• Copper miner Sandfire inches forward on Botswana expansion plans with open pit contract
  • New South Wales to boost coffers with raised coal royalty
  • Miners huff and puff in response to changes, but won’t blow the house down

Sandfire Resources’ (ASX:SFR) bid to truly fill the void left behind on the ASX after BHP’s (ASX:BHP) $9.6 billion consumption of OZ Minerals is taking shape after the ASX’s largest standalone copper producer extended Perenti’s (ASX:PRN) deal to mine its Motheo copper miner in Botswana.

Sandfire has already announced plans that would see the company expand the new operation in the Kalahari copper belt from an initial 35,000tpa of copper output to 55,000tpa by 2025.

In its recent financial results, SFR reported that it had hit an annualised throughout rate of 2.8Mtpa and max copper recovery of 96% through the first 50 days of FY24, achieving commercial production.

Sandfire reported a US$53.6 million loss for FY23 on 132,000t of copper equivalent production, though much of the 99,000t reported from its flagship MATSA complex in Spain consists of zinc, silver and lead co-products.

SFR expects to produce 97,000t of copper and 88,000t of zinc in FY24, 39,000t of that red metal from Motheo along with 1.2Moz of its 3.8Moz of silver.

The Perenti deal is thus. The big Aussie contractor which has operated in Africa for decades will take on a 73-month, US$235m ($360m) contract to expand its open pit mining at Motheo, where it will open the A4 pit alongside the initial T3 open pit.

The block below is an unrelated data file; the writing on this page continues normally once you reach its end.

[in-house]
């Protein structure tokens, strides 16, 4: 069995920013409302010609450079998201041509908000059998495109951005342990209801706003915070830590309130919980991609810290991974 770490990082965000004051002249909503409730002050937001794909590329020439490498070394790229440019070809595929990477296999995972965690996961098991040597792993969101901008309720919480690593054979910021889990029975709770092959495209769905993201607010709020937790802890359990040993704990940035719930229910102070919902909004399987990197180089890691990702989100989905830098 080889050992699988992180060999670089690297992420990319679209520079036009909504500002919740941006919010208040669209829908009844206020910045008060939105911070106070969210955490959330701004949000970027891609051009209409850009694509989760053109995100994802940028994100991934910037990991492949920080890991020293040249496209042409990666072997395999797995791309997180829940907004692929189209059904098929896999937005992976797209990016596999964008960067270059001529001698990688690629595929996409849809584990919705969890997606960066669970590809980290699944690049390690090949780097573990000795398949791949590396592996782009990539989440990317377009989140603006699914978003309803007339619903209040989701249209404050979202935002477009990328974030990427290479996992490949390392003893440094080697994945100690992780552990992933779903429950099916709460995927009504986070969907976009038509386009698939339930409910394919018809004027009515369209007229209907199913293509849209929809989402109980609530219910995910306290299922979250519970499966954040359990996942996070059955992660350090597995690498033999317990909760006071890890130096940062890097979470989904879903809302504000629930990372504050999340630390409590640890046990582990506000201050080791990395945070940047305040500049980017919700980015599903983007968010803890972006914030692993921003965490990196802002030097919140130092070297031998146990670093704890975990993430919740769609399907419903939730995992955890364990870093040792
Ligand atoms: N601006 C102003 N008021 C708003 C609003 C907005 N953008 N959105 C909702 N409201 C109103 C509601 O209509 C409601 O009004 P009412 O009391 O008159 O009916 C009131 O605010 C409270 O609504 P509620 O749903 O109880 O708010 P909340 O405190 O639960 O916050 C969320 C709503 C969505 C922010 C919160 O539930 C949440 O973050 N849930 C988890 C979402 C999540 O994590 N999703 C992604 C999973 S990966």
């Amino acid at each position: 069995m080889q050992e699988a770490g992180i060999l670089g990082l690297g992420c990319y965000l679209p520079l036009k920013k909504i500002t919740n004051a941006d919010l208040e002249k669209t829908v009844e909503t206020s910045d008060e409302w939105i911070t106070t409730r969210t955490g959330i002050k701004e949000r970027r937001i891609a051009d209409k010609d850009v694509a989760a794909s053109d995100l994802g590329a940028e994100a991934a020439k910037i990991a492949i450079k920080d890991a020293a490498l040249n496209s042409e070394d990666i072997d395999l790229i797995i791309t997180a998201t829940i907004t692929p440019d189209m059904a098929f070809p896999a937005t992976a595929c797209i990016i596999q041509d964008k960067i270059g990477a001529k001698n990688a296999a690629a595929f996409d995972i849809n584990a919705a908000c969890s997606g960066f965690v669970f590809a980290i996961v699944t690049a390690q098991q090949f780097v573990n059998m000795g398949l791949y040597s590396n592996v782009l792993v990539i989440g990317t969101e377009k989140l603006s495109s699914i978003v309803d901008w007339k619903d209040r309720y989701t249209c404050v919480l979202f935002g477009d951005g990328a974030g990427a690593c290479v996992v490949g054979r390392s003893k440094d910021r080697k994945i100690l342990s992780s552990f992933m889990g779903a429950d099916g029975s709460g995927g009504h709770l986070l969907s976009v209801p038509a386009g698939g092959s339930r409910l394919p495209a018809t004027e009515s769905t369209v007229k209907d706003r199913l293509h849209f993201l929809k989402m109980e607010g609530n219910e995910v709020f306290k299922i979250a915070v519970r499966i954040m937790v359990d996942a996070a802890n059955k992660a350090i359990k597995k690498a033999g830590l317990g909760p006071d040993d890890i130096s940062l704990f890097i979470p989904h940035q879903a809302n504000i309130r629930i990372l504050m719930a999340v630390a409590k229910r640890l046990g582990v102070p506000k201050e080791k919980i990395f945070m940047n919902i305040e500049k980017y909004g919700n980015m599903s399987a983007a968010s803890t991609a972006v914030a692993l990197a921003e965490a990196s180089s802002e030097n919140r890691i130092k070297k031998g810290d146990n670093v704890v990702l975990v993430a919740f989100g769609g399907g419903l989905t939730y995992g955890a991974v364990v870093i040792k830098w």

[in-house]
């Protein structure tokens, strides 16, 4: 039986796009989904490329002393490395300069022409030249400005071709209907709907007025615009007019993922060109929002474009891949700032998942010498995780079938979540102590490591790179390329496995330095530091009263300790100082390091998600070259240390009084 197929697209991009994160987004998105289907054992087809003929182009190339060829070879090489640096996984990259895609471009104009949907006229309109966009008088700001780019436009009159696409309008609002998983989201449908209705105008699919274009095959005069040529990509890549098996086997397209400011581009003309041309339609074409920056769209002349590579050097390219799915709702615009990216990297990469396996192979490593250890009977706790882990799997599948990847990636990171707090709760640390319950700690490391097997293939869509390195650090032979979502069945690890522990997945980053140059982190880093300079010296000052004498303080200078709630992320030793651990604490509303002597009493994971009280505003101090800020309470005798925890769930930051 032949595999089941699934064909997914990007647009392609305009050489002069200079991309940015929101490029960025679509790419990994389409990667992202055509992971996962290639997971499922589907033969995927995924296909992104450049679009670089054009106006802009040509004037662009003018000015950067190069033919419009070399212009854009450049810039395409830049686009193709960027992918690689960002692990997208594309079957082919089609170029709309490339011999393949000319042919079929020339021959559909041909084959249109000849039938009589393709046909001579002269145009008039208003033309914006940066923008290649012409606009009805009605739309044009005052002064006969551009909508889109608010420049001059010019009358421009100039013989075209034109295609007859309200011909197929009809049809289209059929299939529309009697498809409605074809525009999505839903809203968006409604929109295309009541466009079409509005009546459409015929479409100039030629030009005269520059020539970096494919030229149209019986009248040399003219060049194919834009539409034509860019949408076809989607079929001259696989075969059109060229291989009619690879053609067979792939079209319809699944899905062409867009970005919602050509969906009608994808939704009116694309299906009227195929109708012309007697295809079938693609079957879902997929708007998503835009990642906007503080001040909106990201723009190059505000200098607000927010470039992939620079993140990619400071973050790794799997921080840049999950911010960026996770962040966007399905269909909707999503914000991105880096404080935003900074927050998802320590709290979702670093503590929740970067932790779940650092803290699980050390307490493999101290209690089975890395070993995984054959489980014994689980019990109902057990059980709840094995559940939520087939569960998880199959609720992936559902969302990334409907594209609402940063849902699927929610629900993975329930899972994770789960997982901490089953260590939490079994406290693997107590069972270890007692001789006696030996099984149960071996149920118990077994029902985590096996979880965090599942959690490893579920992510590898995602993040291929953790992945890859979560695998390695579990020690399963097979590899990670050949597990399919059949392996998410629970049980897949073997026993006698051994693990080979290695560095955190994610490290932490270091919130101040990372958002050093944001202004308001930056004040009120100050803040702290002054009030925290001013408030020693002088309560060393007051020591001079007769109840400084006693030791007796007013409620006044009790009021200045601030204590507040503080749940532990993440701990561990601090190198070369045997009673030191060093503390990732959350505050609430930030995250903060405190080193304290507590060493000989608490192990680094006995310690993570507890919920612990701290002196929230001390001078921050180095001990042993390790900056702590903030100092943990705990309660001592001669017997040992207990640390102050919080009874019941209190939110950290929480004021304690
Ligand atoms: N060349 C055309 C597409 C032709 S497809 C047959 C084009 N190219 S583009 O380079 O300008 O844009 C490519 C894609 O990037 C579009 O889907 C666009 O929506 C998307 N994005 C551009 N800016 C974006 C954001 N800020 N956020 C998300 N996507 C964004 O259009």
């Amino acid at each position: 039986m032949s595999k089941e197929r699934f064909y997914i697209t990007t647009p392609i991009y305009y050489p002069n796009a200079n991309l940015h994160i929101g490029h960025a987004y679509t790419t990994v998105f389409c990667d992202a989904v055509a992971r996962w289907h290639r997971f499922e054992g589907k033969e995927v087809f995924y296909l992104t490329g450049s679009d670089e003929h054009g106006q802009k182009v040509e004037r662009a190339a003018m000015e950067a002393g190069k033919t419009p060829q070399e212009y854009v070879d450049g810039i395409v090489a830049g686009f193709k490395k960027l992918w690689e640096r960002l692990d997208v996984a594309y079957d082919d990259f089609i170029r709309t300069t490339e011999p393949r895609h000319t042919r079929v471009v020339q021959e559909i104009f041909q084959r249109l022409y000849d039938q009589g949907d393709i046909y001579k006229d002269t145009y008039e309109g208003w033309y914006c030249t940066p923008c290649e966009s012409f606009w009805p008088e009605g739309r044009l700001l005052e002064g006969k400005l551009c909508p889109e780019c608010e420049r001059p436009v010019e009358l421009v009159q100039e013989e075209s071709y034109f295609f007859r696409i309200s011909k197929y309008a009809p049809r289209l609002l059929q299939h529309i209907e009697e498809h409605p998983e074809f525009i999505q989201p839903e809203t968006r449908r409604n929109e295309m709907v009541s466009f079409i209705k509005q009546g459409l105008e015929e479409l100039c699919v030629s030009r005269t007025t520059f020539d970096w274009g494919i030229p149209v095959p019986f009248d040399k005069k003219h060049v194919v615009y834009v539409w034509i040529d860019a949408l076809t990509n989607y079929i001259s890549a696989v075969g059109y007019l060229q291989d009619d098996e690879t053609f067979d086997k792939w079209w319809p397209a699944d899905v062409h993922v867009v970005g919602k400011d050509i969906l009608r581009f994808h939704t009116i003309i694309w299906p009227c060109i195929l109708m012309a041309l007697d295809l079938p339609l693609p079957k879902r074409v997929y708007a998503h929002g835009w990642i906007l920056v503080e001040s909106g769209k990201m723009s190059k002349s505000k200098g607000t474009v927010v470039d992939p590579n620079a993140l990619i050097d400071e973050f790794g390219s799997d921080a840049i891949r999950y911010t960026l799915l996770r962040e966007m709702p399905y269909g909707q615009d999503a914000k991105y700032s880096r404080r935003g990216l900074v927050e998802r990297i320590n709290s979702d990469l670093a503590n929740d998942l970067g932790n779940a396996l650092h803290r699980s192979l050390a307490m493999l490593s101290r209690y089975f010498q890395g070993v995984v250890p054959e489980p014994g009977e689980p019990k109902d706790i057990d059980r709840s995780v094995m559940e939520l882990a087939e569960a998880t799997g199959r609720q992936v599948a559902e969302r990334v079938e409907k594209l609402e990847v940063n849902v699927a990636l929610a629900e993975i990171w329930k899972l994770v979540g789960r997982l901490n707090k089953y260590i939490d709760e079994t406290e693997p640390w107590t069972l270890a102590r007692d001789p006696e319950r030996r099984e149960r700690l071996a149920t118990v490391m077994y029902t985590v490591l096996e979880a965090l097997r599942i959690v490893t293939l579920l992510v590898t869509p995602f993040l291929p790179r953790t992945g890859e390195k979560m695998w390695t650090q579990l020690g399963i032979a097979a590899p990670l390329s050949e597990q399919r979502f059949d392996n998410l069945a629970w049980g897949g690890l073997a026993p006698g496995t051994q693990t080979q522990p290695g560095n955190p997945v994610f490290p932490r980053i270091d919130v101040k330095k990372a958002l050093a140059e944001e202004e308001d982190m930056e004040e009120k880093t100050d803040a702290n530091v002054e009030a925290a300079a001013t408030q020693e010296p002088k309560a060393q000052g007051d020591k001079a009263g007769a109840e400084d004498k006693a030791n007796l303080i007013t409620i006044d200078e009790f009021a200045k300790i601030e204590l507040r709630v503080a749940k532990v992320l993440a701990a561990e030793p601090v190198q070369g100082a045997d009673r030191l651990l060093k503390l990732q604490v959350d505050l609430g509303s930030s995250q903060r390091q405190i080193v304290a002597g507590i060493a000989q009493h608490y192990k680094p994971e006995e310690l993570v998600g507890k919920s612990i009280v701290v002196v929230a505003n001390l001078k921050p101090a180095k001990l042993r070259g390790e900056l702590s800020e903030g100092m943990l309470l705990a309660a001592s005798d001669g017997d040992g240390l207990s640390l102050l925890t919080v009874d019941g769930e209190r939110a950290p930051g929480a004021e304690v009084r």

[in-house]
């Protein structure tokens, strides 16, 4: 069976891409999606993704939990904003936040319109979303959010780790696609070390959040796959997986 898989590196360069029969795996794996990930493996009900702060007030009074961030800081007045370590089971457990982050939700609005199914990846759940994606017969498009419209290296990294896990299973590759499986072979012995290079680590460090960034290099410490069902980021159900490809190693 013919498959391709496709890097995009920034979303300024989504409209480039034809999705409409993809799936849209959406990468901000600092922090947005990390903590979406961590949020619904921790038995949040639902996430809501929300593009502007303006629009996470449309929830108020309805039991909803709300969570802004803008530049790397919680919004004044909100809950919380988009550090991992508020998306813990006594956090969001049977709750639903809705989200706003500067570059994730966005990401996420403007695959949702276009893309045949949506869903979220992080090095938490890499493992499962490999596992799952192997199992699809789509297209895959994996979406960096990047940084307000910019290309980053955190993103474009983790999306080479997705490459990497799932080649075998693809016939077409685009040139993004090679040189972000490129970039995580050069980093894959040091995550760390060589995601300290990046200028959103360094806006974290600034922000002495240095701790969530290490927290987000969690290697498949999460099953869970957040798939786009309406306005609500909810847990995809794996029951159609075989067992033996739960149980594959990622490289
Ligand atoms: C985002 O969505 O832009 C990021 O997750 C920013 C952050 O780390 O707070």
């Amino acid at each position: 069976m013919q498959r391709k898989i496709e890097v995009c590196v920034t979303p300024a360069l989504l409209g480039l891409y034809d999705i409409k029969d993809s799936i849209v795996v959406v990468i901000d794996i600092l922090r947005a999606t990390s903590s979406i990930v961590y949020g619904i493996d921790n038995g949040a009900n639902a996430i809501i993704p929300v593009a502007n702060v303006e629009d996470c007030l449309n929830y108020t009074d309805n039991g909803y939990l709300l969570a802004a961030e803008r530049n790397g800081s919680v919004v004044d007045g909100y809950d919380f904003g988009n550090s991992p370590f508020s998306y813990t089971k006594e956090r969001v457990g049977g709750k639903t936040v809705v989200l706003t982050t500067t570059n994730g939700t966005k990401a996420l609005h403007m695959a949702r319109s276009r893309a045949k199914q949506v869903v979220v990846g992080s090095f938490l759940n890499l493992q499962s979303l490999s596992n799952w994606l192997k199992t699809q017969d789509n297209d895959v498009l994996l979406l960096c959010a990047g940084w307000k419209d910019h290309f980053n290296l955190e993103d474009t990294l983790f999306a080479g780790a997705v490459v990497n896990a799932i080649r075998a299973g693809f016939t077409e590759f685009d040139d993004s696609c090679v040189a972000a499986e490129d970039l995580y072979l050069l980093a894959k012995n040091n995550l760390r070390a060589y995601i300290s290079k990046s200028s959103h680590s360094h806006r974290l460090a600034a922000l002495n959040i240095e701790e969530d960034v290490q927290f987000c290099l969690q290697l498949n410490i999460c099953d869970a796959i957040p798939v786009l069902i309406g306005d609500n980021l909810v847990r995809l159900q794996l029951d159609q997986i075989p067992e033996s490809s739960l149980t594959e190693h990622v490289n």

Located 8km west of T3, A4 is expected to begin its pre-strip in October.

“We are excited about the opportunity to expand our partnership with Sandfire Resources. Motheo is a long-life asset in the Kalahari Copper belt, and
the expansion of our role here is in keeping with our strategy of disciplined growth within top-tier mining jurisdictions with high quality partners,” Perenti MD Mark Norwell said.

“Sandfire is now one of our largest clients and over the term of the combined contracts, the T3 and A4 open pits are expected to generate total revenue of over A$1.1 billion, delivering strong returns for Perenti and its shareholders.”

Motheo is one of two major operations in the Kalahari Copper Belt along with the private equity owned 60,000tpa Khoemacau mine.

That is currently on the block, and while South32 (ASX:S32) and Sandfire had been rumoured bidders earlier in the process, Reuters reported this week that a host of South African miners had moved ahead.


Sandfire Resources (ASX:SFR) and Perenti (ASX:PRN) share prices today



Minerals Week ends with a bang as coal miners face royalty hit

Shares in New South Wales coal miners Whitehaven (ASX:WHC), New Hope (ASX:NHC) and Yancoal (ASX:YAL) are on the downward slope this morning as investors really get to digest the second major coal royalty hike from an East Coast Government in less than 18 months.

It comes off the back of Minerals Week, admittedly a federal event, where miners of that ilk gathered to swoon Canberra’s elite about the central role the industry plays in political donations … er sorry, we mean the economy.

Last year Queensland sparked a firestorm that still rages after issuing what miners in that state called the heaviest royalty regime in the world, including a top tier of 40% on coal sales once prices hit $300/t.

BHP (ASX:BHP) still won’t commit to capex at its BMA mines, the largest met coal export operations in the country.

Now New South Wales has, after over a year of mumblings from in and around the industry, levied an additional 2.6% on the state’s (largely thermal) coal producers.